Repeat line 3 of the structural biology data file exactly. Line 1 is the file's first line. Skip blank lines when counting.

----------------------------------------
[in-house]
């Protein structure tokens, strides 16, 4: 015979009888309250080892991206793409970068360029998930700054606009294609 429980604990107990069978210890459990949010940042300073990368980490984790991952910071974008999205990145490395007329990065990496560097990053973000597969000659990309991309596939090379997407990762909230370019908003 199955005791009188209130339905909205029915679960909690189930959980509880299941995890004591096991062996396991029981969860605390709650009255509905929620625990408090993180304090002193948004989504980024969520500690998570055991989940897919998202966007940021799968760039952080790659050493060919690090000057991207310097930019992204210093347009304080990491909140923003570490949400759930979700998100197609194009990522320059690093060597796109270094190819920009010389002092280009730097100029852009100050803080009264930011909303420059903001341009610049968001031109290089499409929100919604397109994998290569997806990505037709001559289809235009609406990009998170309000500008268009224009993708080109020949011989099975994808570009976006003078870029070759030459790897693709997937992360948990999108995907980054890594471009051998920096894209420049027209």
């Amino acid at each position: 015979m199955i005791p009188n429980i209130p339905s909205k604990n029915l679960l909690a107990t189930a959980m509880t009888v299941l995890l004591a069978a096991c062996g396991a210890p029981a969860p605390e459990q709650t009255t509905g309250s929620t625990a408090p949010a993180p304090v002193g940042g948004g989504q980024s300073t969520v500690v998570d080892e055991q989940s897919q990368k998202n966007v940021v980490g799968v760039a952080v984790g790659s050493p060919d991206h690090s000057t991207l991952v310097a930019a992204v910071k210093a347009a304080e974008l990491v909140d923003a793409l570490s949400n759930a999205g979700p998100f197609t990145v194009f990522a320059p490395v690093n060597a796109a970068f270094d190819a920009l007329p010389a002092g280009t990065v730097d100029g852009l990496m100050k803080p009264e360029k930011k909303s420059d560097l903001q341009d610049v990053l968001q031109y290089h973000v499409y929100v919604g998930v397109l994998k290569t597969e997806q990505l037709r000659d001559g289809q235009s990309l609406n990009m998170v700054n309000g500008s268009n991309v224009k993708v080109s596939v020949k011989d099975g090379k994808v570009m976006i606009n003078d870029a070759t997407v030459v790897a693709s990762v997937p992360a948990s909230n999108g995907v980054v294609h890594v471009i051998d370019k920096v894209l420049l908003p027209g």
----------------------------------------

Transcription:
């Amino acid at each position: 015979m199955i005791p009188n429980i209130p339905s909205k604990n029915l679960l909690a107990t189930a959980m509880t009888v299941l995890l004591a069978a096991c062996g396991a210890p029981a969860p605390e459990q709650t009255t509905g309250s929620t625990a408090p949010a993180p304090v002193g940042g948004g989504q980024s300073t969520v500690v998570d080892e055991q989940s897919q990368k998202n966007v940021v980490g799968v760039a952080v984790g790659s050493p060919d991206h690090s000057t991207l991952v310097a930019a992204v910071k210093a347009a304080e974008l990491v909140d923003a793409l570490s949400n759930a999205g979700p998100f197609t990145v194009f990522a320059p490395v690093n060597a796109a970068f270094d190819a920009l007329p010389a002092g280009t990065v730097d100029g852009l990496m100050k803080p009264e360029k930011k909303s420059d560097l903001q341009d610049v990053l968001q031109y290089h973000v499409y929100v919604g998930v397109l994998k290569t597969e997806q990505l037709r000659d001559g289809q235009s990309l609406n990009m998170v700054n309000g500008s268009n991309v224009k993708v080109s596939v020949k011989d099975g090379k994808v570009m976006i606009n003078d870029a070759t997407v030459v790897a693709s990762v997937p992360a948990s909230n999108g995907v980054v294609h890594v471009i051998d370019k920096v894209l420049l908003p027209g």